On Tuesday, Greece confirmed the first case of omicron BA.2.7 ‘Centaurus’ variant in the country. Health authorities have not revealed where the case was discovered.
Greek experts had recently warned that Centaurus could become dominant in Greece by the end of September to early October.
“Fifty percent of cases will be due to it,” he had said.
On Monday, Greece opened the online appointments booking platform for updated COVID-19 vaccines.
The National Vaccination Committee said that the actual vaccinations, which are effective against Omicron mutations 1, 2, and 5 will begin on Wednesday.
Centaurus was first detected in India in early May
The BA.2.75 subvariant has made its way to over twenty other countries, including several in the Americas and Europe. Still, experts are mixed on how much of a threat it will pose to the rest of the world amidst and in the wake of the BA.5 surge.
Like other Omicron subvariants, BA.2.75 is more infectious and better at evading the human immune system—both vaccine and infection-induced protections alike—than earlier variants of concern.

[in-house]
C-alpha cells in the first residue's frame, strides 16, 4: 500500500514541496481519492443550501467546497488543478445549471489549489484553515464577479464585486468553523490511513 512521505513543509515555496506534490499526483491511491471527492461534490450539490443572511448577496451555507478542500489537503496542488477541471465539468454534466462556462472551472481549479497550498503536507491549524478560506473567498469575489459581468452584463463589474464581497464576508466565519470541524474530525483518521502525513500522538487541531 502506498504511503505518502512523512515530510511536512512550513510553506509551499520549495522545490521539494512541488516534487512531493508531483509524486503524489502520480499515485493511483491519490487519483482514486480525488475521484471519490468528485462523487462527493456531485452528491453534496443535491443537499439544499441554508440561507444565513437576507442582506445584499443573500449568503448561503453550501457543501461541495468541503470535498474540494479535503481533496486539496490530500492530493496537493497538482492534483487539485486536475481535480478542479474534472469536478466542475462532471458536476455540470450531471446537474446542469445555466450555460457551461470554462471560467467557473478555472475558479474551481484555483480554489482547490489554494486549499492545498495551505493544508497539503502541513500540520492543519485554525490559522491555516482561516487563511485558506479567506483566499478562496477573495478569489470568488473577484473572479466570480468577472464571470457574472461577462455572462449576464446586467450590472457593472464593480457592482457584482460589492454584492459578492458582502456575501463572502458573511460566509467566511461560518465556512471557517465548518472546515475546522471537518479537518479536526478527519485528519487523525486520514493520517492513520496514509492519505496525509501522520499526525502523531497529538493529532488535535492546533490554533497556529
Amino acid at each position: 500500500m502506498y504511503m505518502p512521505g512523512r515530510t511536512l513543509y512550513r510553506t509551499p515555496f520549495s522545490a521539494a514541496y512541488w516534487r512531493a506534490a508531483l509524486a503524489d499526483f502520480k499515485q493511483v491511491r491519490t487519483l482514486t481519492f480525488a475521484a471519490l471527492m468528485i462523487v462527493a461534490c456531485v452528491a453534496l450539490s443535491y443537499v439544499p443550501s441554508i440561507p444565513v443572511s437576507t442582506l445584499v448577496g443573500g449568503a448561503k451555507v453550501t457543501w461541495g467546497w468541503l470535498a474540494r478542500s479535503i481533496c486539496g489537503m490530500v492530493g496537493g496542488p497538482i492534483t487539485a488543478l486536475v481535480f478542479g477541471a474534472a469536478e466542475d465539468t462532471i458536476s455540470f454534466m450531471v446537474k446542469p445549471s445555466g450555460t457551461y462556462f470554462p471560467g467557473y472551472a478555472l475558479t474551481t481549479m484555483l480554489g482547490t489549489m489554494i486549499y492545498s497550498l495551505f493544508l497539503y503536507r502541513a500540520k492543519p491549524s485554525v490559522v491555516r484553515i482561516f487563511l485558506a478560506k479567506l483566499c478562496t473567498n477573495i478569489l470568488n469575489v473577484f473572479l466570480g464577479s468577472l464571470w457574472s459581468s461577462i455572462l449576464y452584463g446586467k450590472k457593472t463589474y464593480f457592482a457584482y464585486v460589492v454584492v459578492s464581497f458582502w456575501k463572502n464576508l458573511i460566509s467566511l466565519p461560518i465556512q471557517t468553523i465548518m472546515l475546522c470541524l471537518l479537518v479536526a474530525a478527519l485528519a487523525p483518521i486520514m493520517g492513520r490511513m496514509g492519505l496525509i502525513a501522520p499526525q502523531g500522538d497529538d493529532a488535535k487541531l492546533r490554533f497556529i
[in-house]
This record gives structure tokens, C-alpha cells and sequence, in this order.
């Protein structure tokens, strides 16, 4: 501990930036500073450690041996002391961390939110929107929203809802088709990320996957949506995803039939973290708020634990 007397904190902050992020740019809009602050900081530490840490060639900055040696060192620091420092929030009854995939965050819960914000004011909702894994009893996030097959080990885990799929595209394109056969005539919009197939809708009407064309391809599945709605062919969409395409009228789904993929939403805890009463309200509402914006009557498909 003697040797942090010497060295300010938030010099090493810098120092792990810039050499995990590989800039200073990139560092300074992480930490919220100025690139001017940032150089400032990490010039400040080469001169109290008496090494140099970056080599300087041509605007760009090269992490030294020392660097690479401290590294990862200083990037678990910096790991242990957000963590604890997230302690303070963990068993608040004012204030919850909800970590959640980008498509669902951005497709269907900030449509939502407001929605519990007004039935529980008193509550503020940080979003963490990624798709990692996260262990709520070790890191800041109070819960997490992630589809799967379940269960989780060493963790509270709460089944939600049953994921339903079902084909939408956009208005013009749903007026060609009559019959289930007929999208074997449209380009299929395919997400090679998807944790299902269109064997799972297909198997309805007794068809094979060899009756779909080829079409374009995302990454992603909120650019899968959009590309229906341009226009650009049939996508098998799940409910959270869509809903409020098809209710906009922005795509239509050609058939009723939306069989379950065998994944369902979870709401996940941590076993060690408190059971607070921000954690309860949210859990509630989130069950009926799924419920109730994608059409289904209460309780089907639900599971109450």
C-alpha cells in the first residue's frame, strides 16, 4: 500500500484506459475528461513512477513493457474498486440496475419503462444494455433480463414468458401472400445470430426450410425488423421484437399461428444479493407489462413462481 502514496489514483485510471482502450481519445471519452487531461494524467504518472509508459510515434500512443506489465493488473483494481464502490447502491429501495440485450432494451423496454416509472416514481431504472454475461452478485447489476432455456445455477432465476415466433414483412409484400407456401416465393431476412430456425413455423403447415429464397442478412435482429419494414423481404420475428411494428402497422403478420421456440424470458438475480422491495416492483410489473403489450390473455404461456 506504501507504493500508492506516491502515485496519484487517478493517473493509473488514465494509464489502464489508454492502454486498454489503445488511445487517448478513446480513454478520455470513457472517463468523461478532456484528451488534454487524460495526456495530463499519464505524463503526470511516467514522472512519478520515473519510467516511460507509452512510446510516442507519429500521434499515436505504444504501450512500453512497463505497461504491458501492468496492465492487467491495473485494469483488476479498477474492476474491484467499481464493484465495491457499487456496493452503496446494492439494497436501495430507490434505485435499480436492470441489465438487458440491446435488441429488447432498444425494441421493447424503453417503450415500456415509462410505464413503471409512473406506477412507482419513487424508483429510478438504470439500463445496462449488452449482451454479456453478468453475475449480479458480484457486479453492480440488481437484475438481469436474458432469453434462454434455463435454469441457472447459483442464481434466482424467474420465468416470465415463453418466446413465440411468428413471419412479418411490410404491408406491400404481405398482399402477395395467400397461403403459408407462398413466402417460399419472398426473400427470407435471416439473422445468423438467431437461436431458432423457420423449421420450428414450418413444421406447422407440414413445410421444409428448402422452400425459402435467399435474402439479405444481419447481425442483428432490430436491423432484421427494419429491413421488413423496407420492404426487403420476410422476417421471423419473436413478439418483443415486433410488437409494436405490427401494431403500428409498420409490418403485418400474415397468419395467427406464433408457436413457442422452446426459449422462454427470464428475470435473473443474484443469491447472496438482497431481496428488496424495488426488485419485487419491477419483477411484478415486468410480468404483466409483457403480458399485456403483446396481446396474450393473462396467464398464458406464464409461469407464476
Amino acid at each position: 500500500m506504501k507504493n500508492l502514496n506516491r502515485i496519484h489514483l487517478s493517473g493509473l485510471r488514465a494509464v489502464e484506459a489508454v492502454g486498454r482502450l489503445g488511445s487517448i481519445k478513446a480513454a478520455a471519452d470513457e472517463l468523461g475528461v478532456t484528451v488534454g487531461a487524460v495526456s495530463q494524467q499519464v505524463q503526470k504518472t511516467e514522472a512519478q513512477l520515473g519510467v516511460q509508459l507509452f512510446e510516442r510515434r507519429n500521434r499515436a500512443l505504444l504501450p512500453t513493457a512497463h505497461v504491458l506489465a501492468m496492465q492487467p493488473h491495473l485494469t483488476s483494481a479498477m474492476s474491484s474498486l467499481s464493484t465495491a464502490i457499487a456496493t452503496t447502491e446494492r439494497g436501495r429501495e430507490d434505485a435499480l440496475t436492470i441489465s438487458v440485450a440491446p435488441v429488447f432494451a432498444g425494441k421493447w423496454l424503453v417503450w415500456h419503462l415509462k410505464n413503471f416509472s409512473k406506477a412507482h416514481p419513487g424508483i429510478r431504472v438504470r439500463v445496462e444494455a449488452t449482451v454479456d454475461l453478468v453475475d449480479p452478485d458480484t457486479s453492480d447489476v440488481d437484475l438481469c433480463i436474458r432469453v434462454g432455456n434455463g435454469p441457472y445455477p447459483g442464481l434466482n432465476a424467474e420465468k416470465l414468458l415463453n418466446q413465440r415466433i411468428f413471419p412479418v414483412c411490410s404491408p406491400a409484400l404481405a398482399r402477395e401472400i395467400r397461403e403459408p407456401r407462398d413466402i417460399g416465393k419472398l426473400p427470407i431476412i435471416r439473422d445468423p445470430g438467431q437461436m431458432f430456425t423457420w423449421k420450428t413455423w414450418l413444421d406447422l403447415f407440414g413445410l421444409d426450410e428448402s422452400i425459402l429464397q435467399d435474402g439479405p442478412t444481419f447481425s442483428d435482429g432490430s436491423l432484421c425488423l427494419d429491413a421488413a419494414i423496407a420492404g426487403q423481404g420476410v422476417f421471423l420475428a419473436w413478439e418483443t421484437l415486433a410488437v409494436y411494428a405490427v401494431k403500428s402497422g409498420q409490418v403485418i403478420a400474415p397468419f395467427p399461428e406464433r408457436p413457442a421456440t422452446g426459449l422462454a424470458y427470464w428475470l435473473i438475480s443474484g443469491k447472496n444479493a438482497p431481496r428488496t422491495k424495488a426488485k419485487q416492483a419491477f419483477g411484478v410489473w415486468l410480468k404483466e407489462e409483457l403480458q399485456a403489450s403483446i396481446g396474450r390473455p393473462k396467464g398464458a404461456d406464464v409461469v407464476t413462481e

Though data are still limited, researchers have determined that the subvariant carries nine mutations on its spike proteins.
The WHO has not yet designated BA.2.75 as a variant of concern in its own right, though it is currently monitoring it.
The European Centre for Disease Prevention and Control (ECDC) designated it a “variant under monitoring” on July 7, 2022, as it has been detected in European countries including the U.K. and Germany.
Experts first detected this variant in India in May, where it was reportedly spreading more rapidly than other Omicron subvariants.